File Download
 
Links for fulltext
(May Require Subscription)
 
Supplementary

Article: Quality of diabetes care in public primary care clinics in Hong Kong
  • Basic View
  • Metadata View
  • XML View
TitleQuality of diabetes care in public primary care clinics in Hong Kong
 
AuthorsWong, KW2
Ho, SY1
Chao, DVK2
 
Issue Date2012
 
PublisherOxford University Press. The Journal's web site is located at http://fampra.oxfordjournals.org/
 
CitationFamily Practice, 2012, v. 29 n. 2, p. 196-202 [How to Cite?]
DOI: http://dx.doi.org/10.1093/fampra/cmr060
 
AbstractBACKGROUND: Little is known about the quality of care for patients with Type 2 diabetes in primary care setting in Hong Kong. OBJECTIVES: To investigate the quality of care for patients with Type 2 diabetes in Hong Kong primary care setting and potential disparities by patient characteristics and clinics. METHODS: Cross-sectional study in three general outpatient clinics (GOPCs; public primary care clinics) in Hong Kong involving 1970 patients. Main outcome measures were achievement rates of seven process measures and three intermediate outcome targets and adjusted odds ratios of age, sex, socio-economic status and clinic on the quality measures. RESULTS: The achievement rates for the recording of HbA1c, blood pressure (BP), cholesterol, body mass index, smoking status, nephropathy screening and retinopathy screening in the previous 12 months were 92.8%, 99.9%, 91.0%, 47.9%, 91.3%, 69.0% and 38.0%, respectively. A total of 58.0%, 38.2% and 36.4% of patients achieved the glycaemic, BP and cholesterol targets, respectively. Older patients were less likely to have records of process measures and more likely to achieve the HbA1c target. Women were less likely to have smoking status recorded and to achieve the HbA1c target. Patients of lower socio-economic status were less likely to have records of process measures and to achieve the BP target. Family medicine training practices had better achievements of the quality measures. CONCLUSIONS: There is scope for improvement in the quality of diabetes care in the GOPCs. Variations in the quality of care were observed. Family medicine training may enhance the health care quality.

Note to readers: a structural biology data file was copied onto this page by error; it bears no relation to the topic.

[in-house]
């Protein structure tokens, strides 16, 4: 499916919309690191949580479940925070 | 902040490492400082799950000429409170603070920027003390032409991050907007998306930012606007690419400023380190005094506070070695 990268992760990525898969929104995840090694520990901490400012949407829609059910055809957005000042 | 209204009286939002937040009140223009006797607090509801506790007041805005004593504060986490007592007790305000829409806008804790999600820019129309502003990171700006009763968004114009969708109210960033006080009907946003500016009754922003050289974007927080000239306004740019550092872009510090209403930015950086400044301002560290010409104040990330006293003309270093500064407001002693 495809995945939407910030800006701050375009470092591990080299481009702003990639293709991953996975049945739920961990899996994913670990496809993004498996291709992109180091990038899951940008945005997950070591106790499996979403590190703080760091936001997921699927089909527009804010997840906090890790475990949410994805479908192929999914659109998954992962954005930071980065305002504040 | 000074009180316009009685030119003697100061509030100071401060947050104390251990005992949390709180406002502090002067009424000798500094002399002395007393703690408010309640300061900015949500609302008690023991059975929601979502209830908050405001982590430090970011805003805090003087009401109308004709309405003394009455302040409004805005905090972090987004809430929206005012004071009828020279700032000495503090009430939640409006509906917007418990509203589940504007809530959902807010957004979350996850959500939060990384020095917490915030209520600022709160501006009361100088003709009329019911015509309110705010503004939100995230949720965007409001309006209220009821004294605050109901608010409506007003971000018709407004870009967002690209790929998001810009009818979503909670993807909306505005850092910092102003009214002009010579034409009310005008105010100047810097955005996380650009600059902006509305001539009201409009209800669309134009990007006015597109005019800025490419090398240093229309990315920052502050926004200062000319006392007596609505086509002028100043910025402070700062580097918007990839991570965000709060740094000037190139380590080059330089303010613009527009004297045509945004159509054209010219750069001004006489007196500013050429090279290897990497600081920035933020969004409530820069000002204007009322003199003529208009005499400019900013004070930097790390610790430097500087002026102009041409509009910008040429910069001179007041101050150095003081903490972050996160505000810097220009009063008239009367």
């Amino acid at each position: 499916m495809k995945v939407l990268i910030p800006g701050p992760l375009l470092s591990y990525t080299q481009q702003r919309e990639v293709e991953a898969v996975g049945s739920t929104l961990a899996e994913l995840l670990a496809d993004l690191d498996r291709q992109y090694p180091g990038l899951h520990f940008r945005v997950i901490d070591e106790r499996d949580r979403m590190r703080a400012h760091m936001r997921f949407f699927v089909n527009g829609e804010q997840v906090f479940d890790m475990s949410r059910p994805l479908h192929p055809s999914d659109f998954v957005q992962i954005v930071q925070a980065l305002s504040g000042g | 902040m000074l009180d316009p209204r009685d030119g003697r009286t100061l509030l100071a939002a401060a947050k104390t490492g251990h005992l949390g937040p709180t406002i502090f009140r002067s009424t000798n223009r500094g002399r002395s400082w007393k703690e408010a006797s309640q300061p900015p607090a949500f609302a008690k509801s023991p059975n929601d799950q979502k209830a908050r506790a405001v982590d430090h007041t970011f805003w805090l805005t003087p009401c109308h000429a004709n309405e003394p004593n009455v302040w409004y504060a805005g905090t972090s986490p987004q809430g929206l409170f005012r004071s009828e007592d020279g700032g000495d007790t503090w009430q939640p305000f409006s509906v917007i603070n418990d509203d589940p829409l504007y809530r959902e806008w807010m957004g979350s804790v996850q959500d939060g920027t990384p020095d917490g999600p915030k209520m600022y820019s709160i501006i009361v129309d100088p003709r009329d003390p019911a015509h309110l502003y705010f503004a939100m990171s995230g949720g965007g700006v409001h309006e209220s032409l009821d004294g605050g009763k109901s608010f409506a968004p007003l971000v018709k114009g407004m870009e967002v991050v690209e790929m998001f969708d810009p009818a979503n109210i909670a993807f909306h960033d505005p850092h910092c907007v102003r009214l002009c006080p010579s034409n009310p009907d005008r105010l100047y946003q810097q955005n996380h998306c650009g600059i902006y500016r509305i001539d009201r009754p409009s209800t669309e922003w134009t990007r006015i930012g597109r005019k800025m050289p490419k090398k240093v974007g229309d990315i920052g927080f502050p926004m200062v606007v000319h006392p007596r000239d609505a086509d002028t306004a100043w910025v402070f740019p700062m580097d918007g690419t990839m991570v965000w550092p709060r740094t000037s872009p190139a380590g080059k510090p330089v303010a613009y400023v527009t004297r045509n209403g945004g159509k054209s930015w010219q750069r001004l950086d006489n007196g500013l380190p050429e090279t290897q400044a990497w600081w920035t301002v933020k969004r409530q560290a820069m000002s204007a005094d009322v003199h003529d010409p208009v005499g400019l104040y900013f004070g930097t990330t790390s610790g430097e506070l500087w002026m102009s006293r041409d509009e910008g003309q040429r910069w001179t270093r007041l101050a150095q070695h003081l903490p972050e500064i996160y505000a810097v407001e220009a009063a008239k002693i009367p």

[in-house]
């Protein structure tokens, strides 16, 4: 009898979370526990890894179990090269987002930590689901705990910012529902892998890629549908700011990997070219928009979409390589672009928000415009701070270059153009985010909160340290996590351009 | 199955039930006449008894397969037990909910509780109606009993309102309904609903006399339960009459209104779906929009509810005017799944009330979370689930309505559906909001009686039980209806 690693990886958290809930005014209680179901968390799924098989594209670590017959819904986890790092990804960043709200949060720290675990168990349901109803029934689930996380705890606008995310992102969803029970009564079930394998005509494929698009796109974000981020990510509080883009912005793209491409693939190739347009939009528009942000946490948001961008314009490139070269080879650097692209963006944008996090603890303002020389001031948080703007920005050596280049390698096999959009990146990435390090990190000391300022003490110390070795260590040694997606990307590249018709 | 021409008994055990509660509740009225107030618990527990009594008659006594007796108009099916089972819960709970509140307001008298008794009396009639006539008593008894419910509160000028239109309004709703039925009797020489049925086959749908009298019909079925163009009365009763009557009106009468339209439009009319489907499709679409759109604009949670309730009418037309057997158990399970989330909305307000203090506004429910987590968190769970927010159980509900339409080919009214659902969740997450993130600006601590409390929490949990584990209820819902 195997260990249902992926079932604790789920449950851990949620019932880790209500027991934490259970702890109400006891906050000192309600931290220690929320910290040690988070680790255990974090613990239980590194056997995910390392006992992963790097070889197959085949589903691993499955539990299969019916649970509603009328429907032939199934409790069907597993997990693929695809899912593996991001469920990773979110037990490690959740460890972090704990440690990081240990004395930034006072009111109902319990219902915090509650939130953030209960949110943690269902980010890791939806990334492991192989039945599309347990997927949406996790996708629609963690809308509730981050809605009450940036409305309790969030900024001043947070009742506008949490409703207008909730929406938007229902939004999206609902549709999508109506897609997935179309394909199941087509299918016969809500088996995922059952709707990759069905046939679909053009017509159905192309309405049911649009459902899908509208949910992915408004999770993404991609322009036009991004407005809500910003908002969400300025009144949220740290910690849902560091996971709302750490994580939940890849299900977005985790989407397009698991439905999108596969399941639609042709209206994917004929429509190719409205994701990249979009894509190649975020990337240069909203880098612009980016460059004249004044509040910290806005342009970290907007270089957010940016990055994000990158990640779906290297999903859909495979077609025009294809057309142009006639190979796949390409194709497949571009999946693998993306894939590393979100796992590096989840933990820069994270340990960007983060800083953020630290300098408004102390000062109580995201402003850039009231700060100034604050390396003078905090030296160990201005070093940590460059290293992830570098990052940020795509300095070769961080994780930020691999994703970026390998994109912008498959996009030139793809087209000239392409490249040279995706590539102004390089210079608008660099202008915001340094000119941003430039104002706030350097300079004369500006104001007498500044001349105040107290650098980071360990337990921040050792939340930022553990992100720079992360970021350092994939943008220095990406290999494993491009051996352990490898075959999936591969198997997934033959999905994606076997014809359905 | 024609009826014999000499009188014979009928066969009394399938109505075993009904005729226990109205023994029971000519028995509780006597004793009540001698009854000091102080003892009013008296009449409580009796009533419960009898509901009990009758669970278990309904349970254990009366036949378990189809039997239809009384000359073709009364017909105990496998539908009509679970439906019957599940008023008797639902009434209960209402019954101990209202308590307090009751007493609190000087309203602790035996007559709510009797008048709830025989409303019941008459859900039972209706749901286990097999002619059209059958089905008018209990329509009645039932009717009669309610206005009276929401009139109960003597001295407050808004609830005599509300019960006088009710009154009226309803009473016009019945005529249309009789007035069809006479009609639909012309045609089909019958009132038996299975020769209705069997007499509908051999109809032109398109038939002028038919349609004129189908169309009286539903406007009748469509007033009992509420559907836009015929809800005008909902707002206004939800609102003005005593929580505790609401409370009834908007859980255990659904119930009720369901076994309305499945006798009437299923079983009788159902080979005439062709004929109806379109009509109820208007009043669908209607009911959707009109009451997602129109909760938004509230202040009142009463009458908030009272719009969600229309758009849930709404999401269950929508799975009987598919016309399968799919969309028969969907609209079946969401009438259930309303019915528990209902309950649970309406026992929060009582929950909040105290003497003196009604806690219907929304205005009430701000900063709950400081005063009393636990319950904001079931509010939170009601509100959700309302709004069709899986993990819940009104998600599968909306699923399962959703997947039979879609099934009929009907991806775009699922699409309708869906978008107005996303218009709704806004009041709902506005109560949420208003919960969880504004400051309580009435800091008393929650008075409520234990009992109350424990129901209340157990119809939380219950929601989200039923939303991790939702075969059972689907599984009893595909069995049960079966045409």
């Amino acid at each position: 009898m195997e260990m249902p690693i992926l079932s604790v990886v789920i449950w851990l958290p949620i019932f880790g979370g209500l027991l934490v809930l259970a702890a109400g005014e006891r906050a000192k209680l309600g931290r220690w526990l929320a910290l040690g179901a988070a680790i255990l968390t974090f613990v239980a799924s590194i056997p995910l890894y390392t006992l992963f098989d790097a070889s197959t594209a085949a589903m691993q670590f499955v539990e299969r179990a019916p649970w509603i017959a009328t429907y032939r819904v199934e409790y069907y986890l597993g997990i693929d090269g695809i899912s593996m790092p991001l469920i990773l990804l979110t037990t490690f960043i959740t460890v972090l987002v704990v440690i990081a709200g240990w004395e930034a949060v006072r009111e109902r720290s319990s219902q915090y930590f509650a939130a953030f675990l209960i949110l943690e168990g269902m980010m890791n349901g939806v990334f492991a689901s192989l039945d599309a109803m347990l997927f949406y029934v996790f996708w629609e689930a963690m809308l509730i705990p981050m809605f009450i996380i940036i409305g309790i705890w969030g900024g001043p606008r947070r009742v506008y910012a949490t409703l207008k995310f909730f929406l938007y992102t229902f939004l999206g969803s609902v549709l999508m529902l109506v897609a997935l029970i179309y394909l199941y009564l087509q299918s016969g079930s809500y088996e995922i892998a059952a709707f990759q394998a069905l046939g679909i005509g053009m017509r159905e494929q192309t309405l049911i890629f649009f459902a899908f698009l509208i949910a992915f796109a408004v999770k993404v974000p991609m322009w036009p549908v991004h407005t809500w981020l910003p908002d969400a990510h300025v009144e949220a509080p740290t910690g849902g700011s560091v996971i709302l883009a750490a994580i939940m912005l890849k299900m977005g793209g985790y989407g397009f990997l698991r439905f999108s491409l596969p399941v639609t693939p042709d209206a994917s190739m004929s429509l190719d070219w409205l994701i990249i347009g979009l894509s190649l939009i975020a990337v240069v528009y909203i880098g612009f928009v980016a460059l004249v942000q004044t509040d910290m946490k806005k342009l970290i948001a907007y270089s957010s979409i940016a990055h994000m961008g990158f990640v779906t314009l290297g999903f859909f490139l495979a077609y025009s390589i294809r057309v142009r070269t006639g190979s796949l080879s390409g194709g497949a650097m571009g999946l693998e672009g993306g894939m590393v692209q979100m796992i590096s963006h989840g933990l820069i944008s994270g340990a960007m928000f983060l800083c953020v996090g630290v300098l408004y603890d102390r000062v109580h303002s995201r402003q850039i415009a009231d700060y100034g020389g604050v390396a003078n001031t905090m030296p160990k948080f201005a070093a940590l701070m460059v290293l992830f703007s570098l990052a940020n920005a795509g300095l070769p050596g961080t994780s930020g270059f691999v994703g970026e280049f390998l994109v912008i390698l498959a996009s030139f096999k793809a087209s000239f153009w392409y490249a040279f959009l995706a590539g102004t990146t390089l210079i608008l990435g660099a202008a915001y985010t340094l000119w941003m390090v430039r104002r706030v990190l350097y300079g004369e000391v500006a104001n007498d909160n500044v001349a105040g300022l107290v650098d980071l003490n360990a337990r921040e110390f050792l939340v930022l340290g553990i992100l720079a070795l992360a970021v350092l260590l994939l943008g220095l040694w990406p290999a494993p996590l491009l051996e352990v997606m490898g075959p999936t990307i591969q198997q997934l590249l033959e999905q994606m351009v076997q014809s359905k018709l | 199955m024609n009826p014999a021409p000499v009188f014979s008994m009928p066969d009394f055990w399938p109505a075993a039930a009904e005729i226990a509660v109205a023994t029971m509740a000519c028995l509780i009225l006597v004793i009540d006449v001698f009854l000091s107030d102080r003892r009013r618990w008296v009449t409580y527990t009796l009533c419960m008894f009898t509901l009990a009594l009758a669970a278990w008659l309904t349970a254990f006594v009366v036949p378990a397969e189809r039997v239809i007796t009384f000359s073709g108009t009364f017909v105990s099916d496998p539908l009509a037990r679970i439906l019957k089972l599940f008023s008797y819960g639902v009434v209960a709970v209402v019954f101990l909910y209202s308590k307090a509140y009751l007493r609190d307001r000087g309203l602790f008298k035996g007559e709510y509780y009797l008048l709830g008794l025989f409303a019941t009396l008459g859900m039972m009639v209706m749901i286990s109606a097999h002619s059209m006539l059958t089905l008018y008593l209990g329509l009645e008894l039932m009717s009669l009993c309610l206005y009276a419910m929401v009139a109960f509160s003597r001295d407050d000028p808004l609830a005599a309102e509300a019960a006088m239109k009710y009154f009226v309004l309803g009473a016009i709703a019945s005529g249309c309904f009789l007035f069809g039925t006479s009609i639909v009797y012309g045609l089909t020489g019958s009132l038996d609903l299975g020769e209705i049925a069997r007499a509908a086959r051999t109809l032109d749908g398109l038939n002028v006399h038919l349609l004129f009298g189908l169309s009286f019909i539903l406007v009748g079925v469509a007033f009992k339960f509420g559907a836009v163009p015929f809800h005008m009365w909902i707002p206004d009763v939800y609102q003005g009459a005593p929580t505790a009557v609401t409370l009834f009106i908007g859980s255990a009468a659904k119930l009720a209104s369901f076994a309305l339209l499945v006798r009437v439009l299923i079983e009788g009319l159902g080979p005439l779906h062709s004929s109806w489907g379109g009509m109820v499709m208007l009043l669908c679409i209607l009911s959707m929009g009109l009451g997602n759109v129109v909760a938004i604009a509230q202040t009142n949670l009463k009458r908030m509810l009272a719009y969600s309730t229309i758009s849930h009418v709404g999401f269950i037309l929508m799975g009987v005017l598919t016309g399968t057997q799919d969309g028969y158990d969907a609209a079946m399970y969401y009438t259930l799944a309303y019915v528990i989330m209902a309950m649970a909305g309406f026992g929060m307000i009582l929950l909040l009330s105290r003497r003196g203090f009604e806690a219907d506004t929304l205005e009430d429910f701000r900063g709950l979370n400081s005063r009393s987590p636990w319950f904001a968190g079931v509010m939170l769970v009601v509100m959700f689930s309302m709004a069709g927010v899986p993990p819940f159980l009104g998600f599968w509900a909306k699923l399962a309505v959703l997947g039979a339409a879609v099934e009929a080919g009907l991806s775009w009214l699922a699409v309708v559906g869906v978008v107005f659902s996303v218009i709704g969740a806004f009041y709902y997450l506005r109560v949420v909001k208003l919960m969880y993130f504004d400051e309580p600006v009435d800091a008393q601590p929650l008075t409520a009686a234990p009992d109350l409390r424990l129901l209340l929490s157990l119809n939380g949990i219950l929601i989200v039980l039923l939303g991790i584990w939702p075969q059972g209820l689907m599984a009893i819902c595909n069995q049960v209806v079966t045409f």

ISSN0263-2136
2012 Impact Factor: 1.828
2012 SCImago Journal Rankings: 0.897
 
DOIhttp://dx.doi.org/10.1093/fampra/cmr060
 
DC FieldValue
dc.contributor.authorWong, KW
 
dc.contributor.authorHo, SY
 
dc.contributor.authorChao, DVK
 
dc.date.accessioned2012-09-20T08:09:41Z
 
dc.date.available2012-09-20T08:09:41Z
 
dc.date.issued2012
 
dc.description.abstractBACKGROUND: Little is known about the quality of care for patients with Type 2 diabetes in primary care setting in Hong Kong. OBJECTIVES: To investigate the quality of care for patients with Type 2 diabetes in Hong Kong primary care setting and potential disparities by patient characteristics and clinics. METHODS: Cross-sectional study in three general outpatient clinics (GOPCs; public primary care clinics) in Hong Kong involving 1970 patients. Main outcome measures were achievement rates of seven process measures and three intermediate outcome targets and adjusted odds ratios of age, sex, socio-economic status and clinic on the quality measures. RESULTS: The achievement rates for the recording of HbA1c, blood pressure (BP), cholesterol, body mass index, smoking status, nephropathy screening and retinopathy screening in the previous 12 months were 92.8%, 99.9%, 91.0%, 47.9%, 91.3%, 69.0% and 38.0%, respectively. A total of 58.0%, 38.2% and 36.4% of patients achieved the glycaemic, BP and cholesterol targets, respectively. Older patients were less likely to have records of process measures and more likely to achieve the HbA1c target. Women were less likely to have smoking status recorded and to achieve the HbA1c target. Patients of lower socio-economic status were less likely to have records of process measures and to achieve the BP target. Family medicine training practices had better achievements of the quality measures. CONCLUSIONS: There is scope for improvement in the quality of diabetes care in the GOPCs. Variations in the quality of care were observed. Family medicine training may enhance the health care quality.
 
dc.description.natureLink_to_subscribed_fulltext
 
dc.identifier.citationFamily Practice, 2012, v. 29 n. 2, p. 196-202 [How to Cite?]